Onnoleigh Sweetman was 21 years old, decked out in “hooker boots and a tight dress,” when she first opened her eyes to the underground world of bright colors, bass drops and ecstasy. Eighteen years later, she has attended numerous raves and has dedicated much of her life to the culture—creating a rave-inspired performance troupe, DJing and using electronic music as a healing and health tool with her dance/yoga studio, Nytronix.
“When I found rave culture is when I found myself,” Sweetman says.
Chris Cags, owner of RedBeard Records music label and a DJ for more than 25 years, says the scene was born in the late ’80s after the disco era in London, when acid parties (where admission was a hit of acid) were chased out of the clubs and into the underground. At this time ravers were often ridiculed. They are all on drugs. It’s dangerous. Drugs are a part of the lifestyle for some, but Sweetman says it wasn’t what brought people together. Instead, it was the experience—ravers could get high on the music alone. But the connection to drugs blemished the scene.
“[When I started my performance troupe] it wasn’t accepted and people had a really bad connotation about what rave culture is,” Sweetman says.
It’s a stigma that many Millennial ravers don’t have to experience as electronic music has become more accepted. In 2017, electronic music is frequently played on the radio, endorsed by clubs, and festivals such as Electric Daisy Carnival (which is coming to the Las Vegas Speedway June 16–18) continue to grow and attract people from around the world. But old-school ravers are weary of new agendas that came with electronic music moving into the mainstream.
“You have DJs who are in this because they want the glory,” Sweetman says. She started to see a shift happen from 2008 to 2011 with the birth of EDM, when she says making money became more important than the music. An electronic music purist, Sweetman made it her personal mission to educate those less informed on the difference between commercial EDM and trance music. “It is known now that EDM is more of the sellout,” she says.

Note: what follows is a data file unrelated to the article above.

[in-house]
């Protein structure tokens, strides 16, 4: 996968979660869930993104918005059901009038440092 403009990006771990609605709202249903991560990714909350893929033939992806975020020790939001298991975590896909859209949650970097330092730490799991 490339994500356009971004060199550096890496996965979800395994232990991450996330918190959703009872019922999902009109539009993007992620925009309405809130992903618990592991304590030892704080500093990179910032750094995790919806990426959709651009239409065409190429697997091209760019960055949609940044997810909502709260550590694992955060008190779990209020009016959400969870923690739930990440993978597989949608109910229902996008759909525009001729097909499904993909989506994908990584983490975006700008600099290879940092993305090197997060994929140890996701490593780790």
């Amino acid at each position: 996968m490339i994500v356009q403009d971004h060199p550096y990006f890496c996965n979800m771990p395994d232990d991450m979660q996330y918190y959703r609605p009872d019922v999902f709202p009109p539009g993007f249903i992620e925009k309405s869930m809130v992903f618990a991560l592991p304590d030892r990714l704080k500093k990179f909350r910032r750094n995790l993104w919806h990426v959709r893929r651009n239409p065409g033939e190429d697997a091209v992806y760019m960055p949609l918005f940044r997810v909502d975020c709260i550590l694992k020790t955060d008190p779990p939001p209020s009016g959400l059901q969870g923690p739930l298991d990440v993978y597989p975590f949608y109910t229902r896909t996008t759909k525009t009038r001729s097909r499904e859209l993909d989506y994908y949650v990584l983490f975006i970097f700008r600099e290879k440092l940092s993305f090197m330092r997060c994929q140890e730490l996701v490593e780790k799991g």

The art’s gone, and now it’s narcissistic showmanship.—DJ Chris Cags
She resents DJs such as Steve Aoki and Avicii who put on massive shows, lording over the crowds on risen stages with the newest technology. Cags, in comparison, describes his idea of a perfect booth: far enough away so the equipment is safe, but close enough to the crowd to enjoy the music together.
“You put the DJ up in this worshipping position when they’re just like you and they put on their shoes on in the morning and brush their teeth like everyone else,” Cags says. “The art’s gone, and now it’s narcissistic showmanship.”
Cags matched beats on vinyl before faster means of mixing music became available through digitalization. Even with newer—and more convenient—tools, he still believes in practicing the old techniques.
He says that DJing with a premixed setlist instead of playing off the energy disrespects the crowd. “It’s not a CD. It’s not a set. … [That’s] an abomination to DJing,” Cags says. While Marshmello and Diplo are sure to bring big crowds at EDC, Sweetman and seasoned raver and City of Las Vegas art commissioner Brian “Paco” Alvarez suggest newer ravers take the time to listen to the artists who paved the way, such as Carl Cox, Paul Oakenfold (who will play EDC June 18) and Vegas local Jesse Saunders.
But 19-year-old Madeleine Howell, who has been raving for about a year now, says she likes Steve Aoki because he’s fun and the music is easy to dance to. Howell says that new ravers have the same goal in mind: to have fun and feel a connection to the music, whoever the artist may be.
And although Alvarez will never decline a ticket to EDC, he prefers intimate house-style shows such as the nightly sets at Downtown Cocktail Room. But he understands things change— sometimes for the better—even if it means kissing his wide-legged cargo pants and angel wings goodbye.
While raver fashion and the music have shifted, there is one thing that Alvarez believes will always be at the core of the culture: peace, love, unity and respect (PLUR).
“The essence is still there,” he says. “The feeling of unity and not judging people is there.”